- According to the Salt Spring Island Arts Council, given that the arts sector is a major social and economic generator in the region, a new radio station would help advance the social and economic benefits of a strong arts sector. The Capital Regional District indicated that the radio station would be an important source of information for local news and commentary and would be vital for emergency communications. It also intends to collaborate with the applicant for emergency planning. The Health and Safety Committee and the Salt Spring Island Amateur Radio Society both stated that a local radio station would be beneficial in emergency situations and added that, whenever natural disasters result in power outages, there is no communication infrastructure for support.
- The National Campus and Community Radio Association argued that the Commission should not issue a call for applications because the region does not have the capacity to support a commercial broadcaster. In its view, because the proposed station would have very little commercial potential, the Commission should proceed with a notice of consultation regarding GICRS’s application.
- GICRS submitted that there is no local radio station to provide local news and that it received broad support within the community. It added that, except for the existing Salt Spring Island media, local businesses have no outlets for the day-to-day advertising that a local radio station can provide. The applicant also stated that a local radio station would offer a platform for local emerging artists to share their work with the community. Further, it indicated that a community station would give information on vital issues such as ferry delays, weather warnings, and emergency broadcasts on natural disasters, as well as Amber alerts and major police incidents.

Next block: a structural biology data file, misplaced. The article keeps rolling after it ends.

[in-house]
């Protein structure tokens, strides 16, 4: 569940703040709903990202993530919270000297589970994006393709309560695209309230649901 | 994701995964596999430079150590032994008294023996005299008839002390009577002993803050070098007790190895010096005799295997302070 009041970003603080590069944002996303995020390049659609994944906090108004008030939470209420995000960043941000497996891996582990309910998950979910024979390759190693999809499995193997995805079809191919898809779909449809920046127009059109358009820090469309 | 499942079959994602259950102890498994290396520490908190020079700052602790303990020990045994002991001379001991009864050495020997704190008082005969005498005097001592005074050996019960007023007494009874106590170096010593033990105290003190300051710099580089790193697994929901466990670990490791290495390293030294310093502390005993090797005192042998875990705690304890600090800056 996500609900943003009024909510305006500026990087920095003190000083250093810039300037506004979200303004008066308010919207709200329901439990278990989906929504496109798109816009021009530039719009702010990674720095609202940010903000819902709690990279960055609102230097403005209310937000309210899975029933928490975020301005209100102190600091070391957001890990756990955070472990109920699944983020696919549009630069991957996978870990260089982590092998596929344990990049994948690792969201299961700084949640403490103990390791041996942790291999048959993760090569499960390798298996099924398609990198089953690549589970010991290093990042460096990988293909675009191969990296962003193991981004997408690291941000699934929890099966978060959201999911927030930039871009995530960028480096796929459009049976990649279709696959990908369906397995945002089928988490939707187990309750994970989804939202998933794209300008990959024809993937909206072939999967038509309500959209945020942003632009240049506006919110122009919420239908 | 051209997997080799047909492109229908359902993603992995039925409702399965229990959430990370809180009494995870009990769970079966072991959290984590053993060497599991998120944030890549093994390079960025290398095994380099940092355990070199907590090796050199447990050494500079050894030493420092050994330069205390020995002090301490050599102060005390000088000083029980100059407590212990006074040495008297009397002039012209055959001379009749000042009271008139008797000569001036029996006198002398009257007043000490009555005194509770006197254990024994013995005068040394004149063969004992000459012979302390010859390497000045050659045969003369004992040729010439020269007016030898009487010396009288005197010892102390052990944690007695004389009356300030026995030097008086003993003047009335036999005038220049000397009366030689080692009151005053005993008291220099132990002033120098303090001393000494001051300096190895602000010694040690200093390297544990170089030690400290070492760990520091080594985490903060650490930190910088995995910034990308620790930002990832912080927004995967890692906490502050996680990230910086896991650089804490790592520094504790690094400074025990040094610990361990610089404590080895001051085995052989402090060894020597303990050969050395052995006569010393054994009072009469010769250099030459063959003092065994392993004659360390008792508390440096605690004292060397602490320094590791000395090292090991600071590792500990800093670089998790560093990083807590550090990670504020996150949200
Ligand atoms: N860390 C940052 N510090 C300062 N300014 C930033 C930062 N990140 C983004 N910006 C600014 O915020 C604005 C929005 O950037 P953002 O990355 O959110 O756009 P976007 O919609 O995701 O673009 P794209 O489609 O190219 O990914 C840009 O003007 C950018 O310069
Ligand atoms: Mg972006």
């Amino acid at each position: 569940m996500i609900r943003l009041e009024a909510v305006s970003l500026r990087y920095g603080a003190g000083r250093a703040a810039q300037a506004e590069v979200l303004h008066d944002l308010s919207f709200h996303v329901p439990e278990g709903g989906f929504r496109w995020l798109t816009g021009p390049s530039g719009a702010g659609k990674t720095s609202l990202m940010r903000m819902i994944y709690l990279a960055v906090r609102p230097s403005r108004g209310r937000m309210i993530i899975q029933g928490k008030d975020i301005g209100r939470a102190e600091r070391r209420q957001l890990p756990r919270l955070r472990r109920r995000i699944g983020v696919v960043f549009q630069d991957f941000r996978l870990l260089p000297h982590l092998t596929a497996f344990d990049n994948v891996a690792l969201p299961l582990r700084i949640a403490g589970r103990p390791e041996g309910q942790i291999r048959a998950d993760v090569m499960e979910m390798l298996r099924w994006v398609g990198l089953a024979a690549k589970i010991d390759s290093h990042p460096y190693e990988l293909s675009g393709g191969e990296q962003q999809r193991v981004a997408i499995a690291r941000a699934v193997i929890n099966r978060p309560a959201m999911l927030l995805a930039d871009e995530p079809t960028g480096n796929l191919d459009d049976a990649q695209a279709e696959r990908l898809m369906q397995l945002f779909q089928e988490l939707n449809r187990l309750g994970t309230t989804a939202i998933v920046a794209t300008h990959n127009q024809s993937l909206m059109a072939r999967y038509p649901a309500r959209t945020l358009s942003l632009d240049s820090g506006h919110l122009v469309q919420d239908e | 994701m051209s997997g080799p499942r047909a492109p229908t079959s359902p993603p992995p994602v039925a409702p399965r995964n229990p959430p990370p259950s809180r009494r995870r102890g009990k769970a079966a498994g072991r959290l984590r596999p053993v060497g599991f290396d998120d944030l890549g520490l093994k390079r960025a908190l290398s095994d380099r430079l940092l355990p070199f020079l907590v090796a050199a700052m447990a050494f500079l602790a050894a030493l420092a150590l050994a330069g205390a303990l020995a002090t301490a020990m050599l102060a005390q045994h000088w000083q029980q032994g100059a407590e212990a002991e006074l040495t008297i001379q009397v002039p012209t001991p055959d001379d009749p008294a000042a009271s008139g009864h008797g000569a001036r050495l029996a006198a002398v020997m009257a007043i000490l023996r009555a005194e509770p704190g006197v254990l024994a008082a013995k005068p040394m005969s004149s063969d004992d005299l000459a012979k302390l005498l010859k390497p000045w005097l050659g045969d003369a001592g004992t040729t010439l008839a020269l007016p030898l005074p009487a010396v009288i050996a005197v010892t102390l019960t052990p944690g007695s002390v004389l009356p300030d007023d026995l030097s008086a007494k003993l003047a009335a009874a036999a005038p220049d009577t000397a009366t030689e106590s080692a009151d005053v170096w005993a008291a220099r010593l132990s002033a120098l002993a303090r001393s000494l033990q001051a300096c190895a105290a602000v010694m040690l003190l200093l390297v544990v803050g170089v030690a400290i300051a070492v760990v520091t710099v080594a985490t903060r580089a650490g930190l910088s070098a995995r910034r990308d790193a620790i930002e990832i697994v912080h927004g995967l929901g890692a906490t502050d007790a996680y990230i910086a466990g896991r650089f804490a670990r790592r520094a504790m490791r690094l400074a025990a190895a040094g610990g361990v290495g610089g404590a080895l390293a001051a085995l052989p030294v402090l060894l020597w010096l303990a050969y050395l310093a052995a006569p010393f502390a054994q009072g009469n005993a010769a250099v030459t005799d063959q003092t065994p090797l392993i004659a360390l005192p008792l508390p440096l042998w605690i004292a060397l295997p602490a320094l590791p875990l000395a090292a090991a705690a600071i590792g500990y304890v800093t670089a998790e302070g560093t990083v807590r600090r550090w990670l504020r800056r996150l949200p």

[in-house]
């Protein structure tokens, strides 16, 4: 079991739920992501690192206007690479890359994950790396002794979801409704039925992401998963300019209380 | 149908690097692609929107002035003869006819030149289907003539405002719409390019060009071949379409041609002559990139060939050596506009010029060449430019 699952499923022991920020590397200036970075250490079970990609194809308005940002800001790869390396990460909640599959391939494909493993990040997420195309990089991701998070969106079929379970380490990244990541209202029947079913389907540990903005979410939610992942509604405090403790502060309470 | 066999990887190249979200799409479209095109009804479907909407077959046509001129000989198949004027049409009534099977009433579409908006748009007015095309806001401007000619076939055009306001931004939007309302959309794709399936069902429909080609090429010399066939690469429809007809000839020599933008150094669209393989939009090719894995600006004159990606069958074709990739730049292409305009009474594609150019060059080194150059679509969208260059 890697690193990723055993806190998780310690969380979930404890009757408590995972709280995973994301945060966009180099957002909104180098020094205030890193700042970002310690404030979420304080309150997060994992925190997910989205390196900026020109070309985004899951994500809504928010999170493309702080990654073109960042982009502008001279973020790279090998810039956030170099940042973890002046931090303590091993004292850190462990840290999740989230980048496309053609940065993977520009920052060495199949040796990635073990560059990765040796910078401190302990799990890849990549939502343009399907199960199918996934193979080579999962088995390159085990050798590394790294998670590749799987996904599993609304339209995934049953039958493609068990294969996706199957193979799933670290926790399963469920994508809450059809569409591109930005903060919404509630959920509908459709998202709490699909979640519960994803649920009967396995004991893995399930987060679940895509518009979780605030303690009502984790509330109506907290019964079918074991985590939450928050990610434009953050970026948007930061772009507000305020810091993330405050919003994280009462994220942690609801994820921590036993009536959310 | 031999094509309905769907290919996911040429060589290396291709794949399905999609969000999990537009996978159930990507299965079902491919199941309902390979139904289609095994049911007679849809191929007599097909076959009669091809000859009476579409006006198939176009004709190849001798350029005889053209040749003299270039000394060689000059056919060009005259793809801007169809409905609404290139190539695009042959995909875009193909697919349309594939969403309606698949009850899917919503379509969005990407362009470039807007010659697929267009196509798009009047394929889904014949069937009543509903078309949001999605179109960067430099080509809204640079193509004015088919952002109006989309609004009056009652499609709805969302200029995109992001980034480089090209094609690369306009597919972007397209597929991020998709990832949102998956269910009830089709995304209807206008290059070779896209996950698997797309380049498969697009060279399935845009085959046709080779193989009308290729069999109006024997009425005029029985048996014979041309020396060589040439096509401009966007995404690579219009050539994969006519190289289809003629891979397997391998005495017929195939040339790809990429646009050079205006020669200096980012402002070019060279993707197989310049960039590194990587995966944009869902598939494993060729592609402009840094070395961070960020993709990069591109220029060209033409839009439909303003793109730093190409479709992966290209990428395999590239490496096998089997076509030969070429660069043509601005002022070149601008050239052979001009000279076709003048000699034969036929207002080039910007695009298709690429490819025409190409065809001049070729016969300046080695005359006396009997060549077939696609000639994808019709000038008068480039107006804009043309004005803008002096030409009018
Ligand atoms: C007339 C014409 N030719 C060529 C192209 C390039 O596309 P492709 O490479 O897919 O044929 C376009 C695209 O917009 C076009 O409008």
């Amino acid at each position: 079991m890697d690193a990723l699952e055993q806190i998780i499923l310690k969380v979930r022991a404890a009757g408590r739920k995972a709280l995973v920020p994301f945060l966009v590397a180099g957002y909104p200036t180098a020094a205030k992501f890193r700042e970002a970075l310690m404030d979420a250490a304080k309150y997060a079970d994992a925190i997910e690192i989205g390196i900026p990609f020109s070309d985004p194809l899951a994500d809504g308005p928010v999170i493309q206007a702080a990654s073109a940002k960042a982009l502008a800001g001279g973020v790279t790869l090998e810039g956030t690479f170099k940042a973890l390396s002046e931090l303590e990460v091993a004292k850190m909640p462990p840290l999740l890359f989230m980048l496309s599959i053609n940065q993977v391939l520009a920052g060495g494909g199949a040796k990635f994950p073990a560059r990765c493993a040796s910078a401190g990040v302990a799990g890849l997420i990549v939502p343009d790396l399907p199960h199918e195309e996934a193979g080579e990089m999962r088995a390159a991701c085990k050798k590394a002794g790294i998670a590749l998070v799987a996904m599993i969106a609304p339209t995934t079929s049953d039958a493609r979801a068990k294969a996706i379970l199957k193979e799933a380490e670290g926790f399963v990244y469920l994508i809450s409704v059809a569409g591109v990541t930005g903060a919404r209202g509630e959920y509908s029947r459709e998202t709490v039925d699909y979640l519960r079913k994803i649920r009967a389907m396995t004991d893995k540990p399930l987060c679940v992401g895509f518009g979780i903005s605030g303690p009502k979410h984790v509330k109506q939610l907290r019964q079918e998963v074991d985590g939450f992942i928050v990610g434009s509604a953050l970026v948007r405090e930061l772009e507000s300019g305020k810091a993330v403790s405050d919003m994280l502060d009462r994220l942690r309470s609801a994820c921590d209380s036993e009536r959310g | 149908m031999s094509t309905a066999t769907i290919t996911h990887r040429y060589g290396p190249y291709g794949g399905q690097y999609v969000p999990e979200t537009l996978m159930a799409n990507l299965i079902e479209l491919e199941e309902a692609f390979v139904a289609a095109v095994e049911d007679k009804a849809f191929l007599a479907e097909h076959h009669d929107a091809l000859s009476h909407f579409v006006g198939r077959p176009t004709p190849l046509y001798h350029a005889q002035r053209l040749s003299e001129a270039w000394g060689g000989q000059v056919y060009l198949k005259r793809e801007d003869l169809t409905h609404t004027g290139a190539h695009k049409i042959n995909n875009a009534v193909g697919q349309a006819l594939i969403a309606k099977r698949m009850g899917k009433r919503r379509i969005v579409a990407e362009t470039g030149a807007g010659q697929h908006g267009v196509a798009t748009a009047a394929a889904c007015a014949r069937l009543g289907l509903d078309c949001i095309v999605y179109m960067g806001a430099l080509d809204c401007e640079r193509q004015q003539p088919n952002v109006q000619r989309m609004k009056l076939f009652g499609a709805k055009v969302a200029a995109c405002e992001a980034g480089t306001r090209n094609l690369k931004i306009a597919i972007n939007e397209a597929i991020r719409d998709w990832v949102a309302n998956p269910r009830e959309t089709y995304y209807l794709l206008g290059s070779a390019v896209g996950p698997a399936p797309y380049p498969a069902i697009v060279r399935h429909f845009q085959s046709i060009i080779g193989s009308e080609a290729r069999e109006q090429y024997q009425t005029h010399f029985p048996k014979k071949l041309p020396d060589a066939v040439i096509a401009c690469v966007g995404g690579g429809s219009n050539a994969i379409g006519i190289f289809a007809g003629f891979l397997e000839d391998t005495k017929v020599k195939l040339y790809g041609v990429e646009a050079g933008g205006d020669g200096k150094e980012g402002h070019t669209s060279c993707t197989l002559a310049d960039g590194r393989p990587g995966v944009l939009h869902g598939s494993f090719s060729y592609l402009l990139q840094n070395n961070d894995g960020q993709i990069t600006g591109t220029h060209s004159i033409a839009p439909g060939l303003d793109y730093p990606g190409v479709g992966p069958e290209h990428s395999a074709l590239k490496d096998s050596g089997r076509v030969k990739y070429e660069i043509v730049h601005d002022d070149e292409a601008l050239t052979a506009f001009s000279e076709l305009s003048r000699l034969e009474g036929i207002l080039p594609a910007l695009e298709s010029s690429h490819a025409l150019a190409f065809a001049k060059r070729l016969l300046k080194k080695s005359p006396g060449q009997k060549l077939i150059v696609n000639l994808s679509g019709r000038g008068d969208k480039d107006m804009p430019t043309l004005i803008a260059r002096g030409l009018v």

Commission’s analysis and decision
- The Commission considers that a new radio station would generate local revenue without facing competition from existing stations. In addition, a new station could repatriate tuning from out-of-market stations. The Commission also notes the wide support from local residents, businesses and organizations.
- No originating stations currently serve the community of Salt Spring Island.
- A frequency availability assessment showed that the frequencies proposed by the applicant are two of the last known available frequencies in the market.
- Further, no parties other than GICRS expressed an interest in serving this market.
- While the record of this proceeding closed prior to the COVID-19 pandemic, the Commission notes that the pandemic has had significant negative impacts on the Canadian economy. However, the Commission is of the view that the market can sustain a new station despite the negative effects of the pandemic, given that the proposed station is a volunteer-based community station with low operating costs that would not be completely reliant on advertising revenues and would face no competition from other stations serving the market.
- In light of all the above, the Commission finds that the Salt Spring Island radio market could sustain a community radio station.
- Given that no other parties expressed interest in serving this market, the Commission will publish the application filed by Gulf Islands Community Radio Society as part of the non‑appearing phase of an upcoming public hearing.
- Call for comments on market capacity and the appropriateness of issuing a call for radio applications to serve Salt Spring Island, British Columbia, Broadcasting Notice of Consultation CRTC 2019-384, 28 November 2019
- CFSI-FM Salt Spring Island and its transmitter CFSI-FM-1 Mount Bruce - Revocation of licence, Broadcasting Decision CRTC 2015-281, 25 June 2015
- A targeted policy review of the commercial radio sector, Broadcasting Regulatory Policy CRTC 2014-554, 28 October 2014
- Applications processed pursuant to streamlined procedures, Broadcasting Information Bulletin CRTC 2013-274, 5 June 2013
- Licensing of a radio station to serve Salt Spring Island, Broadcasting Decision CRTC 2007-387, 22 October 2007